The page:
Ever Vail: Vail’s hip new ski village?
Aspen, CO Colorado
VAIL, Colo. ” Vail Resorts envisions Ever Vail as a hip pedestrian village that would cater to generations X and Y.
“It’s targeted toward a different generation, a different demographic,” said Tom Miller, who is managing the project for Vail Resorts Development Co.
In the two years since Vail Resorts announced the $1 billion “green” ski village, the company has refined its vision for Ever Vail, which would be in West Lionshead where there is now a strip mall and an office building.
Details of the project will be explained at an open house on Wednesday.
A gondola is planned to ascend out of a stylish lift house up Vail Mountain to Eagles Nest. A five-star, 110-room “boutique” hotel would be a stone’s throw from the lift. About 100,000 square feet of stores and restaurants would include a small supermarket.
The new village won’t “cannabalize” existing Vail stores and restaurants, Miller said, adding that the company believes Vail can absorb 500 more hotel rooms and 200,000 more square feet of retail.
Four hundred parking spaces will be dedicated to public skier parking, but Miller said other parking spaces could bring the number of skier spaces to 1,000 in Ever Vail. There also will be condos and timeshares.
About 11 percent of the homes will be affordable housing.
The company is seeking certification through the new Leadership in Energy and Environmental Design-Neighborhood Development program at the “platinum” level, the highest available LEED designation for “green” projects.
Miller said the company is focusing on the public areas between buildings as much as it is focusing on the buildings themselves.
“There are openings and closings,” Miller said. “There will be areas of discovery. You walk around a corner and it’s totally different.”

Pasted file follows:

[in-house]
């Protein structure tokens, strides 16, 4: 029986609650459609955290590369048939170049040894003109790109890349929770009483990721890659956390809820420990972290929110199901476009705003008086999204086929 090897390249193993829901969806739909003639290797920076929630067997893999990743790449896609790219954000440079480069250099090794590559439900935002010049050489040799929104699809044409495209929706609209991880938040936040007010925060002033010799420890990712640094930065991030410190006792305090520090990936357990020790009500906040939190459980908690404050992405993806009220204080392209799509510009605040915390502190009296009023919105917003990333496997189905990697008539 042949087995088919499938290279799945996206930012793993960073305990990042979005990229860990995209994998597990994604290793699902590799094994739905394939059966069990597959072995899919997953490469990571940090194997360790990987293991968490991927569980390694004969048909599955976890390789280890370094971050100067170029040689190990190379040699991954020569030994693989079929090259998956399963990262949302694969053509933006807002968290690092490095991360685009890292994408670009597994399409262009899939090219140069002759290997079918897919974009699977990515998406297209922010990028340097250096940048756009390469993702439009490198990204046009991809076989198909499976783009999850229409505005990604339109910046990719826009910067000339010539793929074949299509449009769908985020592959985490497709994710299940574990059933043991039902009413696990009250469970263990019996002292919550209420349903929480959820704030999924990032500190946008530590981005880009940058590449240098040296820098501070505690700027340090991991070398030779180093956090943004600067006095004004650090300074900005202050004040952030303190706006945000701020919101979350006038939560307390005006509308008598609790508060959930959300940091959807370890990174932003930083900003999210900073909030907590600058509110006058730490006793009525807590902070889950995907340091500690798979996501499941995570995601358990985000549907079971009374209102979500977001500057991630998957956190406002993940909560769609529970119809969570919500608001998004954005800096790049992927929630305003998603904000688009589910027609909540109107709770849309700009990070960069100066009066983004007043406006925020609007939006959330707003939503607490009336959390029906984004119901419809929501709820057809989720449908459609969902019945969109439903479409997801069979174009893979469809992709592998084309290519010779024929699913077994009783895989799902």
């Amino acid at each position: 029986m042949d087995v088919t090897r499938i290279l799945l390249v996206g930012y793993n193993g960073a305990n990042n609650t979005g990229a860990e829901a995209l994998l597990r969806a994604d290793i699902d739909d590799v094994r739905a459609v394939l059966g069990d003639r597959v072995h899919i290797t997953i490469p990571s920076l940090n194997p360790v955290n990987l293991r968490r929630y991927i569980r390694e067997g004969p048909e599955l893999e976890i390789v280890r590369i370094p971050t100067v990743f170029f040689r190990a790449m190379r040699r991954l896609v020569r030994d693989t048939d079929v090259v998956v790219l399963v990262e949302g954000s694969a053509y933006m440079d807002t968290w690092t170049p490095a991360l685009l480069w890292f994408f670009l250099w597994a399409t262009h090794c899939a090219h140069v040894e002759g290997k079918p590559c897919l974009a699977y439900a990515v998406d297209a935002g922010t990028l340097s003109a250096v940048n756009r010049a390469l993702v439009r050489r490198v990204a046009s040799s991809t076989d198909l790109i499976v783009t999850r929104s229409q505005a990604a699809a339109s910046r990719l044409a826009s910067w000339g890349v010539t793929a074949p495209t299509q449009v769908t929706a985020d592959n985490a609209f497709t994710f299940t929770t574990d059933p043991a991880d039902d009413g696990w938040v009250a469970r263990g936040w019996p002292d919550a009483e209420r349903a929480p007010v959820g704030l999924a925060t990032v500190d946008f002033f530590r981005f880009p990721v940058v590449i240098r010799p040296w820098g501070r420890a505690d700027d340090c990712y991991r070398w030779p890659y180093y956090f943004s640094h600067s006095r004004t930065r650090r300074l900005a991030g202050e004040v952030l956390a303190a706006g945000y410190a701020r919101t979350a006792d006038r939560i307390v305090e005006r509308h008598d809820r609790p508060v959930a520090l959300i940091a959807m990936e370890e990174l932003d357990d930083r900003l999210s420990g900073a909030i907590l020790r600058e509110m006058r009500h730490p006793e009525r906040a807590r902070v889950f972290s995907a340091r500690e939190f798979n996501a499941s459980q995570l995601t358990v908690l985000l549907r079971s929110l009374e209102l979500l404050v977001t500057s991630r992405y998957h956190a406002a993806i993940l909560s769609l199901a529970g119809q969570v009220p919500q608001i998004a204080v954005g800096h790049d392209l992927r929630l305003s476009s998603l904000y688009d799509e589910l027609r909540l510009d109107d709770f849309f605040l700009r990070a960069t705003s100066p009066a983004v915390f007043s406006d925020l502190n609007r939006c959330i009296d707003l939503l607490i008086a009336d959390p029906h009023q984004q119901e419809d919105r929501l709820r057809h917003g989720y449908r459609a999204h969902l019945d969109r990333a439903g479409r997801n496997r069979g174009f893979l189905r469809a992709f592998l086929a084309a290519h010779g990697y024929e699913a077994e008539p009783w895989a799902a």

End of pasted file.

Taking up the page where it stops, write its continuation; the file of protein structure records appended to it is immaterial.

Public plazas, 1.5 acres in all, would be able to host events such as concerts, Miller said.
The “green” aspects that are being considered for the project include:
– Grass roofs.
– Microturbines in Gore Creek.
– Solar panels.
– “Passive solar,” which orients buildings in certain directions to capture energy from the sun.
– Energy transfer from building to building to share excess energy between structures.
– Using local beetle-killed trees for construction.
– Free bikes for anyone to use.
– “Flex cars” for hotel guests to use.
– Geothermal energy.
– Using reclaimed water from snowmelt in toilets.
Despite a withdrawal of the project earlier this month from a town of Vail zoning process, Vail Resorts says the project is on track.
“The town asked to resequence the process,” Miller said. “We’re not slowed or stopped.”
Miller said the company flew two town building officials to Seattle last week to meet with design consultants.
The sluggish national economy and real-estate slowdown doesn’t affect the project, either, Miller said.
“We don’t think it affects this market or this project,” he said.
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